Millennials Just Want to Stay Home This New Year’s Eve

Dec 17 2019

Staying true to their homebody reputations, Millennials want to celebrate the end of the decade by just staying in…

Despite 2019 being the end of the decade and the start of the “roaring 20s,” 69% of 19-37-year-olds tell YPulse that they would rather stay in on New Year’s than go out. The majority also feel that celebrating New Year’s is more hassle than it’s worth and that there’s too much pressure to have fun—a message the media has picked up on, too. Last year, Mic published an article stating that “New Year’s Eve is overrated — here’s everything wrong with it,” Insider explained “Why New Year’s Eve is the worst holiday,” and MarketWatch divulged “The case for a low-key New Year’s Eve night in,” which quoted a New York psychotherapist saying that while New Year’s Eve “has been branded as being particularly sexy, glamorous and upscale…the reality is that it makes for a very expensive, late night.” Indeed, money might have something to do with the desire to stay in, and, let’s face it, the wee hours of the morning might not look so appealing to maturing Millennials. But according to NBC’s article “New Year’s Eve is the worst holiday and everyone secretly knows it,” it could also be Millennials’ disillusionment with the state of the world in general that’s keeping them from going out. They claim that with little hope for the future of the world, Millennials have no fantasies about New Year’s providing a clean slate. Instead, they assume 2020 will just be another year of anxiety and bad news. A bleak take.

While it’s true that seven in ten Millennials tell us they feel anxious about the future, that’s not necessarily driving their desire to lay low for New Year’s. In general, Millennials are losing interest in going out altogether, a trend we first saw in 2016 that’s still going strong. Nearly seven in ten 19-37-year-olds tell us they would rather stay in on the weekends than go out, and the same amount say going out is more effort than it’s worth. In fact, a recent analysis of 10 years’ worth of the American Time Use Surveys found that Millennials spend 70% more time at home than the general population. And it’s not hard to guess why. As a Millennials writer put it in T Magazine: “Why would we [go out], when the allure of staying in has reached irresistible proportions? Why risk a restaurant when you can order Seamless or sauté premade gnocchi from Blue Apron? Why go to a bar when you can swipe right? Why go to a reading when you can download a podcast? Why pay $15 to see a boneheaded Marvel rehash in theaters when the world of premium streaming content is at your fingertips? Food, entertainment, romance: The traditional weekend staples are now available entirely on demand. The centripetal force of our homes has never been stronger.” Indeed, everything is available to Millennials’ when they want it and where they want it—and they want it at home. This has spurred the growth of the “homebody economy,” which is spitting out new products to cater to this growing demographic of couch-dwellers seemingly every day, making the allure of staying home even stronger—New Year’s Eve be damned. In fact, last year, services like Netflix and Domino’s Pizza launched NYE-specific promotional campaigns explicitly targeting the stay-at-home crowd—and we’re bound to see more of that this year.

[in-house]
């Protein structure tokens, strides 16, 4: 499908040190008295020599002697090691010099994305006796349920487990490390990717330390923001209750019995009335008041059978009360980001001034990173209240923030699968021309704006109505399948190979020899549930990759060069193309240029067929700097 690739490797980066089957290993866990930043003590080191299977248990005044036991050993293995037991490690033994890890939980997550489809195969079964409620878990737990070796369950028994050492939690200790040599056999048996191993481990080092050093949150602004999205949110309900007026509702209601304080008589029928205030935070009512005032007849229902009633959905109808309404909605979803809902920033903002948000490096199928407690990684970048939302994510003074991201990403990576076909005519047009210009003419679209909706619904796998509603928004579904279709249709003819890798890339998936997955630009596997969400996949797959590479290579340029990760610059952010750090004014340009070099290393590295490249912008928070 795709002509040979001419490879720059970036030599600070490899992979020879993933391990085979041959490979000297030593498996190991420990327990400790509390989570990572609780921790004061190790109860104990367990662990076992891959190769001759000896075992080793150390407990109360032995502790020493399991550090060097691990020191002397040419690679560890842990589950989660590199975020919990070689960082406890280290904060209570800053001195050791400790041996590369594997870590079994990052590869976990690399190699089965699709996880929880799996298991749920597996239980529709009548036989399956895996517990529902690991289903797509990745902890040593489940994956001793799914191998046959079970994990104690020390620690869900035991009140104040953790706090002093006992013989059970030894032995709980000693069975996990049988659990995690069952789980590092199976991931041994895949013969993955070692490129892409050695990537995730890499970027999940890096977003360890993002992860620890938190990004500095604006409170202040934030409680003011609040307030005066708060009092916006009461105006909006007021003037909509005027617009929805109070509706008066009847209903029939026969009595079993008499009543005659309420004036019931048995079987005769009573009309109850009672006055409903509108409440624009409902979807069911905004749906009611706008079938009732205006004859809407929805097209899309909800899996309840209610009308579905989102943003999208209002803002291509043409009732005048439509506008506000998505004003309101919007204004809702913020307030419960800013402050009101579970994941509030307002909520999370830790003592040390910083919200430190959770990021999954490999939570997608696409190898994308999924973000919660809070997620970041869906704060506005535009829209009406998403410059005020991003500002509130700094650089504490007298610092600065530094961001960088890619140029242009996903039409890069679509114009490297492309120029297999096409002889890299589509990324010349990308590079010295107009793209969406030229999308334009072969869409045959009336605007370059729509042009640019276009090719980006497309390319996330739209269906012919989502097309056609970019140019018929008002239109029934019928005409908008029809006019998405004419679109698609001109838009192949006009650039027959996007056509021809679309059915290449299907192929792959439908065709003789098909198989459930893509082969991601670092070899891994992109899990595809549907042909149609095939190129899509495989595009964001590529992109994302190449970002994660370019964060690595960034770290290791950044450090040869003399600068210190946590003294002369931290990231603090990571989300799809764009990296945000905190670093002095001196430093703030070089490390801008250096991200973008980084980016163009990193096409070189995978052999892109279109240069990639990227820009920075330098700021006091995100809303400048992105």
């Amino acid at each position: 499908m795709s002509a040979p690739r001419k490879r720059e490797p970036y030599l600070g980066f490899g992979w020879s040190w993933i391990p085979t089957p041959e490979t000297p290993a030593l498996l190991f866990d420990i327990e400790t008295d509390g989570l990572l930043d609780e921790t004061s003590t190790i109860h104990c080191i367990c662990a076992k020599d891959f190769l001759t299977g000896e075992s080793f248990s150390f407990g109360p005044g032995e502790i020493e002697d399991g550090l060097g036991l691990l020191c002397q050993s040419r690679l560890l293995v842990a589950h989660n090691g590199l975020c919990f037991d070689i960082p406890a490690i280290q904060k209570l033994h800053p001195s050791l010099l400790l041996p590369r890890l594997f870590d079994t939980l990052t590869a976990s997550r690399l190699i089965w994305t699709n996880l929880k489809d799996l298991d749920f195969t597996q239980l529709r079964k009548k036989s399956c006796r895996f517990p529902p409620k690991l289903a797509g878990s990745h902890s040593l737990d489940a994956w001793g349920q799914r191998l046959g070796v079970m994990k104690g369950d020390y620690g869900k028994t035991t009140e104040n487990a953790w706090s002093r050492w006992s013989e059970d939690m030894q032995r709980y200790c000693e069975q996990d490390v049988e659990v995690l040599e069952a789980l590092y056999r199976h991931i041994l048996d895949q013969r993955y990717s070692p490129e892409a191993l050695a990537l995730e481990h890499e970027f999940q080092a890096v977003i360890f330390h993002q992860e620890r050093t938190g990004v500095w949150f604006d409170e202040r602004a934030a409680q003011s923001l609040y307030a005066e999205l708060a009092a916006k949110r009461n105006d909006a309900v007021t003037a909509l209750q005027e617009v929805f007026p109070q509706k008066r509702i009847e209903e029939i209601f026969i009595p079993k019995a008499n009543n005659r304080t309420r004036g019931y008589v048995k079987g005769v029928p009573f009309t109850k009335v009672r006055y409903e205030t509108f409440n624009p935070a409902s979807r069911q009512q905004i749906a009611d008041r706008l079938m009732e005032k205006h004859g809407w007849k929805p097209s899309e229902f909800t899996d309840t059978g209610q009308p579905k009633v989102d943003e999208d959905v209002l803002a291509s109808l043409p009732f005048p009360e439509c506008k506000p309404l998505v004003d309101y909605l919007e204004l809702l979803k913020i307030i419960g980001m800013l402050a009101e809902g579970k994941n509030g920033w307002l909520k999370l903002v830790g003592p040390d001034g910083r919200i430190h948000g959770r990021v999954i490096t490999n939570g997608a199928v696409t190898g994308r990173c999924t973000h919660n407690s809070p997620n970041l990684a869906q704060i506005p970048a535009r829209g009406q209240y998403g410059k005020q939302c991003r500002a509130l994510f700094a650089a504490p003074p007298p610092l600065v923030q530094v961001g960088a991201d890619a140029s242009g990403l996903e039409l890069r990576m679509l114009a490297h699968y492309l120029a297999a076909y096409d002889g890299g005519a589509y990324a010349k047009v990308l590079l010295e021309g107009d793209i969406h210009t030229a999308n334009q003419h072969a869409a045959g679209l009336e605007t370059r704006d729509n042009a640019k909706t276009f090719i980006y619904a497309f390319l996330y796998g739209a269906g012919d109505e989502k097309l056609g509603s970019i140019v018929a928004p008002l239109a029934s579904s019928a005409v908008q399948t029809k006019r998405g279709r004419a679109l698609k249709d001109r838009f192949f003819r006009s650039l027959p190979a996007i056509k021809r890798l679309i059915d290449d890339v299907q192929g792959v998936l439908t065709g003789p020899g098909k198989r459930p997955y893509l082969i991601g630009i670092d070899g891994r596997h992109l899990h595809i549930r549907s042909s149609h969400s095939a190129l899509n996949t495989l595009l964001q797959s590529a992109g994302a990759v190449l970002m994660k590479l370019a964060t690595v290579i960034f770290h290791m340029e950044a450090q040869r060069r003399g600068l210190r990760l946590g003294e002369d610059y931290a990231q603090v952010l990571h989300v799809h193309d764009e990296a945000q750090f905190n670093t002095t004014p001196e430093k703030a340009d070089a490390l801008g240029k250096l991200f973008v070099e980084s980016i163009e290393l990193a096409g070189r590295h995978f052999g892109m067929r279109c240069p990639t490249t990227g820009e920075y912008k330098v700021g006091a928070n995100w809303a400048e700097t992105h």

But the desire to stay home is also fueled by another trend that emerged this year: The Sobriety Shift. Four in ten 21-37-year-olds tell us they don’t like to go out at night because they don’t like to drink, and the same amount say they’re making a conscious effort to drink less. In fact, a report from Civic Science found that 30% of Millennials are “sober curious,” or interested in removing alcohol from their lives. While the trend is being fueled by the rise of alcohol-free events and influencers, it’s also about a drop in the “cool factor” of drinking. Three in five 21-37-year-olds say it’s cool to drink less these days, and the majority also don’t feel pressure—even socially—to do so. No longer feeling pressured to drink, they may feel less pressured to go all out this New Year’s, too. But does that mean they’re planning on staying home? We asked Millennials to tell us their New Year’s plans. Here’s what they had to say:

Millennials are more likely to stay home for the holiday than go out to a restaurant or party, with 44% telling us they plan to stay in for New Year’s—an increase from the 36% who said that was their plan in for New Year’s last year. But let’s be clear: this is what they want to be doing. In fact, 56% of 19-37-year-olds agree that New Year’s is one of the most fun holidays, and 72% tell us that this year is extra special because it’s the end of the decade.

The most popular plan among this cohort is to spend the holiday with family. And for the 21+ crowd, less than two in ten are planning to hit the bars and clubs:

Granted, bars and clubs are notoriously unpleasant on New Year’s, as Millennial writer Julie Beck explains in The Atlantic: “Standing in line for a bar has never been worth it, not once in the history of time…If a night of shifting foot to foot in the 12 square inches of floor space you’ve carved for yourself sounds like fun, then going out on New Year’s Eve is going to deliver just the experience you were hoping for.” And that’s not even counting the high cost of a ticket and drinks, making skipping the bar an appealing proposition.

Interestingly, Millennials 21-24-years-old are almost equally as likely to say they’ll be spending the holiday celebrating with family as Millennials 35-37-years-old. And while the younger group is less likely to say they will be staying in at home than their older cohorts (39% VS 49%), they’re not more likely to say they’ll be going to a bar or club. In other words, it’s not just age that’s keeping Millennials from going out.